And I’m not saying that Virginia Woolf is a bad writer. She’s amazing. Kurt Vonnegut’s amazing. Ray Bradbury is (belches) amazing. I just wasn’t trying hard enough. I need to read with a pen in hand, a book that I can write in the margins, possibly a few people to discuss it with for that good ol’ intellectual discourse. I need to put in more effort, more labor to reap the benefits of such masterful works. But how much effort, how much labor, how much highbrow diction and intertextuality and obscure allusions and plots buried so deep within poetic language that it’s barely there— how much before it takes the pleasure out of reading? Before I can write it off as being pretentious? Before I stop feeling like I’m stupid?

And maybe this entire essay is just me musing about my own stupidity— maybe genius works, in some way, by the power dynamic of the master showing off and the reader shaking his head in obedient confusion, like “oh yeah, you are a really good writer, because… I have no idea what the hell you’re saying!” Maybe it’s a failure of the education system to teach us to be better readers, maybe it’s a failure of the culture of the twenty-first century to want things fast and to want them NOW, even our literature, or maybe we’re all just a bunch of foundering idiots— or maybe it’s just me— but in the meantime, I really do want to know what all the fuss is about with this godforsaken book. I got my pen. Got my copy that has decent sized margins. I just gotta keep reading.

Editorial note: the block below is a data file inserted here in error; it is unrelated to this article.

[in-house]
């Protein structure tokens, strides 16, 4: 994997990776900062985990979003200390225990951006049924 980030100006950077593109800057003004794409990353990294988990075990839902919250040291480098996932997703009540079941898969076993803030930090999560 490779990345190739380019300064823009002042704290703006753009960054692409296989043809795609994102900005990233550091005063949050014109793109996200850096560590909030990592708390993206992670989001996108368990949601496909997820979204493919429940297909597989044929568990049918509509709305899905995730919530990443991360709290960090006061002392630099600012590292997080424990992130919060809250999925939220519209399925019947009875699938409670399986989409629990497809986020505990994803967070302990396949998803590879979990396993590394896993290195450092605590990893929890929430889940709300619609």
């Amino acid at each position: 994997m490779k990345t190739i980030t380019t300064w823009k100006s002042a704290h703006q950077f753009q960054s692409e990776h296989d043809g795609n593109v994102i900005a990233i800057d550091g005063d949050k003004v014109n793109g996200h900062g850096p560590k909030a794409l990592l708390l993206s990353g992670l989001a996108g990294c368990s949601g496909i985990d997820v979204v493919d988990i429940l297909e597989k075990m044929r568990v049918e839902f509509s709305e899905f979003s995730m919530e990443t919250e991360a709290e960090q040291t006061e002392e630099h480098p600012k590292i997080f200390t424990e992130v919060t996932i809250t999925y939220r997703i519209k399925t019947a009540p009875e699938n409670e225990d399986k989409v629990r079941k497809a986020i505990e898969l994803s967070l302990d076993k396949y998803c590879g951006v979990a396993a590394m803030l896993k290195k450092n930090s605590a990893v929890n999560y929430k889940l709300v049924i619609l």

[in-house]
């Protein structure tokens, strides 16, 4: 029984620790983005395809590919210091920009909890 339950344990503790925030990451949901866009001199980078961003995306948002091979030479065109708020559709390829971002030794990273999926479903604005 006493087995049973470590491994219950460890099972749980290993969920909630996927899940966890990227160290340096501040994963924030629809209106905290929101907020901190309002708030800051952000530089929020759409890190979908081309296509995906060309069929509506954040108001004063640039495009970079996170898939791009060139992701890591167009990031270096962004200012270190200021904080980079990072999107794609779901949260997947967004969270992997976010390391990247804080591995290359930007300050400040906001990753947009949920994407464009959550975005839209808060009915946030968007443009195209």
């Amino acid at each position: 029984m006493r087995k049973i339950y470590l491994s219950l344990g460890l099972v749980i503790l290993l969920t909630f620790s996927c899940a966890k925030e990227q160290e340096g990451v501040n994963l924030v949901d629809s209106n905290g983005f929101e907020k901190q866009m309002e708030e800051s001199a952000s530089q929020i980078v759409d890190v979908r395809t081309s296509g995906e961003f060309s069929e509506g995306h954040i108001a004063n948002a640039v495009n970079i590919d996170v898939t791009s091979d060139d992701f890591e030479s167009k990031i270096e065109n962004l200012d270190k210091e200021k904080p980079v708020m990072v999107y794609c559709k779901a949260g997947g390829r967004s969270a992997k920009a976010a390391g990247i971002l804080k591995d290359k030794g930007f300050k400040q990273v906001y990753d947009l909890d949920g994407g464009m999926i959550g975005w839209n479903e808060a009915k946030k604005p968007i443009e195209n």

I’m Growing Skeptical of The Marvelous Mrs. Maisel…

[Warning: Spoilers ahead. Please read only if you’re familiar with the show– I don’t want to ruin it for anyone!]